The commission on appellate court appointees is an existing body that functions to "screen, interview and recommend judicial candidates to the Governor of Arizona for the Governor's final selection to fill judicial vacancies," making it the ideal body to select the pool of commissioners.
At the very heart of this issue is Article I, Section 4, Clause 1 of the United States Constitution:
The Times, Places and Manner of holding Elections for Senators and Representatives, shall be prescribed in each State by the Legislature thereof; but the Congress may at any time by Law make or alter such Regulations, except as to the Places of chusing Senators.
Even during the Constitutional Convention, this clause drew a somewhat excessive amount of controversy. Some believed elections should be the sole power of the states, while others believed it should be the sole power of the Congress -- with both sides presenting scenarios that could legitimately happen, thereby disrupting the election system.
A strict, literal interpretation would indicate that only state legislatures and Congress have power to make election regulations, which is what the Arizona Legislature has consistently argued.
The courts, however, have broadly interpreted the statement, "the Legislature thereof," to include the entire lawmaking body of the state, including executive and independent departments with policy and/or lawmaking ability (see Brown v. Secretary of State of Florida). The appellees in the case argue that this extends to the ballot initiative process, where the people vote on proposed laws and reforms.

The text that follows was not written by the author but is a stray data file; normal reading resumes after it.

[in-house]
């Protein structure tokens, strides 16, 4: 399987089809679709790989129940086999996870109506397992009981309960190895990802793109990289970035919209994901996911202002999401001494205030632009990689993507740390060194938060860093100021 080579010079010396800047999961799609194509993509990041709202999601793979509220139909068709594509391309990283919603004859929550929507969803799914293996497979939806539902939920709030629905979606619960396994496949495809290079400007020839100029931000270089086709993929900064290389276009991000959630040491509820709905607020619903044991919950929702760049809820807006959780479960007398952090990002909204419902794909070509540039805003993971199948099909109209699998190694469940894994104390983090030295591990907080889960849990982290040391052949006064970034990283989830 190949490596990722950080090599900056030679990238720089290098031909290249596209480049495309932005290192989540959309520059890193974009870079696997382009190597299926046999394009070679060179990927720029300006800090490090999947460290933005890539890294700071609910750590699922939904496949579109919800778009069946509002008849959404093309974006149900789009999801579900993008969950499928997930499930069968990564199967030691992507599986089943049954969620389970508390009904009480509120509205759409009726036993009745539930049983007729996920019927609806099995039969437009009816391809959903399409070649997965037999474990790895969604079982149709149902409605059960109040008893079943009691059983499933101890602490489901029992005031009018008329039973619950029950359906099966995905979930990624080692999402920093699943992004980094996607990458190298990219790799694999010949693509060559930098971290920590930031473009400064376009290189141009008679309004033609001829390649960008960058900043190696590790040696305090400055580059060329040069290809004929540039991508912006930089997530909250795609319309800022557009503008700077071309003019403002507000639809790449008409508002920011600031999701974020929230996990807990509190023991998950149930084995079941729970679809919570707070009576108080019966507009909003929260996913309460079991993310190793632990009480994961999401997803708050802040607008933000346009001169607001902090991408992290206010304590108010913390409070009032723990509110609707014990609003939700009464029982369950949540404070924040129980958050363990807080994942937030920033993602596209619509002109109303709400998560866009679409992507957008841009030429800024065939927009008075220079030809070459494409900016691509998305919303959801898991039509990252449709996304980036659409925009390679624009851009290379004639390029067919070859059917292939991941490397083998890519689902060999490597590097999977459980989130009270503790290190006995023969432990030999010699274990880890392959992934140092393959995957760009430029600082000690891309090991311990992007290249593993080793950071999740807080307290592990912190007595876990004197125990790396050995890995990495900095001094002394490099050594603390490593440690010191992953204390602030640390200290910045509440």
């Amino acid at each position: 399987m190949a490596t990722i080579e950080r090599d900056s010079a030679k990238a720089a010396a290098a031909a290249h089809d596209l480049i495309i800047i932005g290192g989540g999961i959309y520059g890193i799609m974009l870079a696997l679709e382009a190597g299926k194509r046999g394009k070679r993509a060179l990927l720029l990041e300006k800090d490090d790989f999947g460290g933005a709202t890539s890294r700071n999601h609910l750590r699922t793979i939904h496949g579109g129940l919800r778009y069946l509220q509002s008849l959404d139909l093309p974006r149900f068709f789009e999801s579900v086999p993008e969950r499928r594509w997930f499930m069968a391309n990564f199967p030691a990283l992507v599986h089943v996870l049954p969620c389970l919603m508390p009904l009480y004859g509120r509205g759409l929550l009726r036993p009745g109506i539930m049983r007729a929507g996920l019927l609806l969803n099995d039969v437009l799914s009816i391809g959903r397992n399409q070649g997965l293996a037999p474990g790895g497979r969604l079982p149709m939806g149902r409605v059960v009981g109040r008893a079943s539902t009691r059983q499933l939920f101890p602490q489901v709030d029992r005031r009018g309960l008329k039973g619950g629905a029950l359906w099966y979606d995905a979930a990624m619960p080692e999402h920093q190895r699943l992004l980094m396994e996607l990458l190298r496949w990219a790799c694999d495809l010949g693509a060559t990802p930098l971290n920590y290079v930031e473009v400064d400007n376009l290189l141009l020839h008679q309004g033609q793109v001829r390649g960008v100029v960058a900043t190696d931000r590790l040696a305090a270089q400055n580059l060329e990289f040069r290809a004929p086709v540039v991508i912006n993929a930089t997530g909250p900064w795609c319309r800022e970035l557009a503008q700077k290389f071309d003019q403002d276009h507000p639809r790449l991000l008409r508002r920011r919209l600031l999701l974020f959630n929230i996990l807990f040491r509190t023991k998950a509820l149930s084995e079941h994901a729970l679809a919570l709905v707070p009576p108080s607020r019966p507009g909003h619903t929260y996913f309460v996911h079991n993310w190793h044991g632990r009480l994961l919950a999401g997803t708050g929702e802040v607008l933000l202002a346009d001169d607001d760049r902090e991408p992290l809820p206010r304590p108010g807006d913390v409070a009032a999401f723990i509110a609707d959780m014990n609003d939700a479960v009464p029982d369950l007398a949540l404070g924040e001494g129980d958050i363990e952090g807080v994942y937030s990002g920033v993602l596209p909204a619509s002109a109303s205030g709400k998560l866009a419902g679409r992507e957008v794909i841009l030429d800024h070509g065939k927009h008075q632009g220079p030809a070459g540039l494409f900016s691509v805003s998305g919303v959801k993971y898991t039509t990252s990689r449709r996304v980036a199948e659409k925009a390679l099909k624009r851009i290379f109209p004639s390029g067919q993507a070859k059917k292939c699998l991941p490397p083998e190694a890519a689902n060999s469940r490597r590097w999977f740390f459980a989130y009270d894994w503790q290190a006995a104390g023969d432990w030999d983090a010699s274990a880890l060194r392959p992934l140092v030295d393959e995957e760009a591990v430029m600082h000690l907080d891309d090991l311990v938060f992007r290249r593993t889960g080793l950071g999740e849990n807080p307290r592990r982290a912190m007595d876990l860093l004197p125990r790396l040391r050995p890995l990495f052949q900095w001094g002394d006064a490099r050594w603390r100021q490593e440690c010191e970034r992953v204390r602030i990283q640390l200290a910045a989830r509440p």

The brief, submitted cooperatively by 5 organizations, is in favor of the Arizona Independent Redistricting Commission and focuses on two primary points.
First, state legislatures have repeatedly shown an inability to restrain from the temptation of gerrymandering. This gerrymandering is unconstitutional, thwarts majority rule, makes elections less competitive, and heightens political polarization.
Second, and more importantly, gerrymandering can be lessened or eliminated without having to resort to judicial recourse. Rather than bogging down the court system, independent redistricting commissions can create congressional districts more fairly and impartially.
The brief argues that by using a ballot initiative to create the independent redistricting commission:
Ordinary citizens have a key role to play in addressing the serious challenge partisan gerrymandering poses to our democratic processes.
...the exercise of direct democracy reflected in the creation of Arizona’s independent commission is an important contribution to a “national dialogue,” Schuette, 134 S. Ct. at 1630-31, between the people of the various states, operating as laboratories of democracy, regarding how best to structure the redistricting process and end partisan gerrymandering.
The concept of a ballot initiative is a relatively recent invention in American politics. The modern system of ballot initiatives and referendums started in 1898 in South Dakota. Oregon followed suit in 1902, creating a system that was widely copied by other state governments and became one of the hallmark issues of the Progressive Movement.Currently,
27 states and the District of Columbia have a process for ballot initiatives or referendums, with many more municipalities and local governments embracing this form of direct democracy.
The crux of this lawsuit is the right of the people to have a direct say in the government process, including the creation of new governing bodies.
While direct democracy was never envisioned by most of the Founding Fathers, voter initiatives and referendums give the people the opportunity to address issues that the state legislative bodies have ignored or fail to address effectively.
The League of Women Voters is not wrong about state legislatures. These legislative bodies have become so polarized that the will of the people is often ignored and because of partisan gerrymandering, many people are not given adequate representation. Voters deserve better representation -- they deserve to be heard.